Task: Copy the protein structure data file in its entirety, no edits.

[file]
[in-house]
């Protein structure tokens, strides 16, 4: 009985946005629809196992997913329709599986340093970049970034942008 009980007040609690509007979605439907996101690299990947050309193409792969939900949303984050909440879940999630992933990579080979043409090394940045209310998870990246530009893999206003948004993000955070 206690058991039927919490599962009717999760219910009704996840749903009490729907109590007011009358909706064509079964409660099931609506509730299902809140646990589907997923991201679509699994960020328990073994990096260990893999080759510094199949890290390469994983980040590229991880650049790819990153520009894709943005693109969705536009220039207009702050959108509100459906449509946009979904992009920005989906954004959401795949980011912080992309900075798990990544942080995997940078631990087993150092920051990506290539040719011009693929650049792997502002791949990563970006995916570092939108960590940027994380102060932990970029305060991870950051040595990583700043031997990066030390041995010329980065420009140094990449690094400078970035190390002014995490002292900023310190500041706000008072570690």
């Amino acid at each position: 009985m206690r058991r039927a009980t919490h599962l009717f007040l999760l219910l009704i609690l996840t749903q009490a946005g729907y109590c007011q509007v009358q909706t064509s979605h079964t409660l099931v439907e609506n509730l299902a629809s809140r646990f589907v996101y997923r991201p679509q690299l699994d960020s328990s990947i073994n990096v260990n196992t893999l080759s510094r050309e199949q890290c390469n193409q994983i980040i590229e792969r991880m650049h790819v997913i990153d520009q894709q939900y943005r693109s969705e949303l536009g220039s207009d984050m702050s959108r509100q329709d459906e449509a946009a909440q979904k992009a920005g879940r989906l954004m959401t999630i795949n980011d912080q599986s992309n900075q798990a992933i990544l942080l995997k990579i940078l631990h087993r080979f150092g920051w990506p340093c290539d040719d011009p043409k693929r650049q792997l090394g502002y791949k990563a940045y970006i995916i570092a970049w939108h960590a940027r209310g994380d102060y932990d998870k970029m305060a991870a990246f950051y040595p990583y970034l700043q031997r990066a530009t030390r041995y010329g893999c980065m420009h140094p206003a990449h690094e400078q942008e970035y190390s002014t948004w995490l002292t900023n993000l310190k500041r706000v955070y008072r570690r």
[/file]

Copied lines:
[in-house]
């Protein structure tokens, strides 16, 4: 009985946005629809196992997913329709599986340093970049970034942008 009980007040609690509007979605439907996101690299990947050309193409792969939900949303984050909440879940999630992933990579080979043409090394940045209310998870990246530009893999206003948004993000955070 206690058991039927919490599962009717999760219910009704996840749903009490729907109590007011009358909706064509079964409660099931609506509730299902809140646990589907997923991201679509699994960020328990073994990096260990893999080759510094199949890290390469994983980040590229991880650049790819990153520009894709943005693109969705536009220039207009702050959108509100459906449509946009979904992009920005989906954004959401795949980011912080992309900075798990990544942080995997940078631990087993150092920051990506290539040719011009693929650049792997502002791949990563970006995916570092939108960590940027994380102060932990970029305060991870950051040595990583700043031997990066030390041995010329980065420009140094990449690094400078970035190390002014995490002292900023310190500041706000008072570690």
């Amino acid at each position: 009985m206690r058991r039927a009980t919490h599962l009717f007040l999760l219910l009704i609690l996840t749903q009490a946005g729907y109590c007011q509007v009358q909706t064509s979605h079964t409660l099931v439907e609506n509730l299902a629809s809140r646990f589907v996101y997923r991201p679509q690299l699994d960020s328990s990947i073994n990096v260990n196992t893999l080759s510094r050309e199949q890290c390469n193409q994983i980040i590229e792969r991880m650049h790819v997913i990153d520009q894709q939900y943005r693109s969705e949303l536009g220039s207009d984050m702050s959108r509100q329709d459906e449509a946009a909440q979904k992009a920005g879940r989906l954004m959401t999630i795949n980011d912080q599986s992309n900075q798990a992933i990544l942080l995997k990579i940078l631990h087993r080979f150092g920051w990506p340093c290539d040719d011009p043409k693929r650049q792997l090394g502002y791949k990563a940045y970006i995916i570092a970049w939108h960590a940027r209310g994380d102060y932990d998870k970029m305060a991870a990246f950051y040595p990583y970034l700043q031997r990066a530009t030390r041995y010329g893999c980065m420009h140094p206003a990449h690094e400078q942008e970035y190390s002014t948004w995490l002292t900023n993000l310190k500041r706000v955070y008072r570690r």